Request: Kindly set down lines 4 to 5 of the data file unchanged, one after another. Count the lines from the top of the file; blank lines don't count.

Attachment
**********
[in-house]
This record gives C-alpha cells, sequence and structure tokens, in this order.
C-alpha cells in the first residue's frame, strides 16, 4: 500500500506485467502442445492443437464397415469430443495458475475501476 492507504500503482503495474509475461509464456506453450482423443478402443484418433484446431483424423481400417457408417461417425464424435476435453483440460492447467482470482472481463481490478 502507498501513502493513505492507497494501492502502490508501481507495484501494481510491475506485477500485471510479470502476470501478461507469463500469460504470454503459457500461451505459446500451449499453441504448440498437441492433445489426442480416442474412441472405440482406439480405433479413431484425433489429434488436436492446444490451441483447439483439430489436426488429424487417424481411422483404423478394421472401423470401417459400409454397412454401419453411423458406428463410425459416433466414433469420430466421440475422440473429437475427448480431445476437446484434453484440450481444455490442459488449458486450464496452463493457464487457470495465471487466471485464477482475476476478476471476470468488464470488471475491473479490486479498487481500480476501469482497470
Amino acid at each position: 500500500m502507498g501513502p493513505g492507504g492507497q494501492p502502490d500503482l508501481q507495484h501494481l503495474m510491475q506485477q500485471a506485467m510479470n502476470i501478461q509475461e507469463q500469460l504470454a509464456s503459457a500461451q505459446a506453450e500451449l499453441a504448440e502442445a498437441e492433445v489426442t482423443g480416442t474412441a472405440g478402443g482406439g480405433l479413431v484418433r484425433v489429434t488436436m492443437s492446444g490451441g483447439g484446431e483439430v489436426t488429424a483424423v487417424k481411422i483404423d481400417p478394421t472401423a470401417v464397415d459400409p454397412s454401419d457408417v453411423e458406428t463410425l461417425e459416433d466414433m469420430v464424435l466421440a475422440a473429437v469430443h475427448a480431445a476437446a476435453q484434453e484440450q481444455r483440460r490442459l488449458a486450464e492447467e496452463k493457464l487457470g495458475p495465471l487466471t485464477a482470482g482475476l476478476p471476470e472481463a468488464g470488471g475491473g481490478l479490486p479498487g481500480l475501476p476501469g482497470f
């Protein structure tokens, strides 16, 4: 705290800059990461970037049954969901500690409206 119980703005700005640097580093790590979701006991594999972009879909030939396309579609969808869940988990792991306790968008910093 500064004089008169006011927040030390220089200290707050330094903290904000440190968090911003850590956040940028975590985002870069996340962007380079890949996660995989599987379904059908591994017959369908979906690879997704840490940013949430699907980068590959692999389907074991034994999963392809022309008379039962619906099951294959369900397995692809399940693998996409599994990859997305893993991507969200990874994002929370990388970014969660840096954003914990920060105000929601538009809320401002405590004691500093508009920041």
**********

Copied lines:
Amino acid at each position: 500500500m502507498g501513502p493513505g492507504g492507497q494501492p502502490d500503482l508501481q507495484h501494481l503495474m510491475q506485477q500485471a506485467m510479470n502476470i501478461q509475461e507469463q500469460l504470454a509464456s503459457a500461451q505459446a506453450e500451449l499453441a504448440e502442445a498437441e492433445v489426442t482423443g480416442t474412441a472405440g478402443g482406439g480405433l479413431v484418433r484425433v489429434t488436436m492443437s492446444g490451441g483447439g484446431e483439430v489436426t488429424a483424423v487417424k481411422i483404423d481400417p478394421t472401423a470401417v464397415d459400409p454397412s454401419d457408417v453411423e458406428t463410425l461417425e459416433d466414433m469420430v464424435l466421440a475422440a473429437v469430443h475427448a480431445a476437446a476435453q484434453e484440450q481444455r483440460r490442459l488449458a486450464e492447467e496452463k493457464l487457470g495458475p495465471l487466471t485464477a482470482g482475476l476478476p471476470e472481463a468488464g470488471g475491473g481490478l479490486p479498487g481500480l475501476p476501469g482497470f
């Protein structure tokens, strides 16, 4: 705290800059990461970037049954969901500690409206 119980703005700005640097580093790590979701006991594999972009879909030939396309579609969808869940988990792991306790968008910093 500064004089008169006011927040030390220089200290707050330094903290904000440190968090911003850590956040940028975590985002870069996340962007380079890949996660995989599987379904059908591994017959369908979906690879997704840490940013949430699907980068590959692999389907074991034994999963392809022309008379039962619906099951294959369900397995692809399940693998996409599994990859997305893993991507969200990874994002929370990388970014969660840096954003914990920060105000929601538009809320401002405590004691500093508009920041």